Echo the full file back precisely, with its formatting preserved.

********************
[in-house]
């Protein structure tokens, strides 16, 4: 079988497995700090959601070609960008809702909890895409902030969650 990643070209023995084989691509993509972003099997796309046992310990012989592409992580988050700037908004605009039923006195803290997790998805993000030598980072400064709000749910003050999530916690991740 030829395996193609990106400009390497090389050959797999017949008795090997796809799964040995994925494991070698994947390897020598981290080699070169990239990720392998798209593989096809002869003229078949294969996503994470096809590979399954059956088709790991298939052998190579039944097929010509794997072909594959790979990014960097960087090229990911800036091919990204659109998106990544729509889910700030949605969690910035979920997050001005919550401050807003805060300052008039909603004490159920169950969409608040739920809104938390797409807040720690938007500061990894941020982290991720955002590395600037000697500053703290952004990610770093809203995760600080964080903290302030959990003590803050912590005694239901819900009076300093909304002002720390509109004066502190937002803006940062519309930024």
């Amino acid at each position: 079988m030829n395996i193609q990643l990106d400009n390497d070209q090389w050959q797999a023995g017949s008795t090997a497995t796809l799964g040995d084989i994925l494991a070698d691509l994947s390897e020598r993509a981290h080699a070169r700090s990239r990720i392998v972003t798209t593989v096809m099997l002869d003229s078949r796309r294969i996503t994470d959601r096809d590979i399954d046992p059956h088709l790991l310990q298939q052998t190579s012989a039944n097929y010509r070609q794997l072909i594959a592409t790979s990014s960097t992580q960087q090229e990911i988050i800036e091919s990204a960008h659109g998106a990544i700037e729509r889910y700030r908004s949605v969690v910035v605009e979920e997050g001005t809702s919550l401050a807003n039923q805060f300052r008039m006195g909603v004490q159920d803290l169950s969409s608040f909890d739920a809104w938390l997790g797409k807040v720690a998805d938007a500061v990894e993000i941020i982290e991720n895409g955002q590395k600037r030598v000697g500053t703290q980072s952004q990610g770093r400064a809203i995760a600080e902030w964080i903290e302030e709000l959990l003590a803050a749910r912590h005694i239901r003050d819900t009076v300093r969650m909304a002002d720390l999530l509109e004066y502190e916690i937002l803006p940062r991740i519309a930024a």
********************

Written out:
[in-house]
């Protein structure tokens, strides 16, 4: 079988497995700090959601070609960008809702909890895409902030969650 990643070209023995084989691509993509972003099997796309046992310990012989592409992580988050700037908004605009039923006195803290997790998805993000030598980072400064709000749910003050999530916690991740 030829395996193609990106400009390497090389050959797999017949008795090997796809799964040995994925494991070698994947390897020598981290080699070169990239990720392998798209593989096809002869003229078949294969996503994470096809590979399954059956088709790991298939052998190579039944097929010509794997072909594959790979990014960097960087090229990911800036091919990204659109998106990544729509889910700030949605969690910035979920997050001005919550401050807003805060300052008039909603004490159920169950969409608040739920809104938390797409807040720690938007500061990894941020982290991720955002590395600037000697500053703290952004990610770093809203995760600080964080903290302030959990003590803050912590005694239901819900009076300093909304002002720390509109004066502190937002803006940062519309930024």
């Amino acid at each position: 079988m030829n395996i193609q990643l990106d400009n390497d070209q090389w050959q797999a023995g017949s008795t090997a497995t796809l799964g040995d084989i994925l494991a070698d691509l994947s390897e020598r993509a981290h080699a070169r700090s990239r990720i392998v972003t798209t593989v096809m099997l002869d003229s078949r796309r294969i996503t994470d959601r096809d590979i399954d046992p059956h088709l790991l310990q298939q052998t190579s012989a039944n097929y010509r070609q794997l072909i594959a592409t790979s990014s960097t992580q960087q090229e990911i988050i800036e091919s990204a960008h659109g998106a990544i700037e729509r889910y700030r908004s949605v969690v910035v605009e979920e997050g001005t809702s919550l401050a807003n039923q805060f300052r008039m006195g909603v004490q159920d803290l169950s969409s608040f909890d739920a809104w938390l997790g797409k807040v720690a998805d938007a500061v990894e993000i941020i982290e991720n895409g955002q590395k600037r030598v000697g500053t703290q980072s952004q990610g770093r400064a809203i995760a600080e902030w964080i903290e302030e709000l959990l003590a803050a749910r912590h005694i239901r003050d819900t009076v300093r969650m909304a002002d720390l999530l509109e004066y502190e916690i937002l803006p940062r991740i519309a930024a």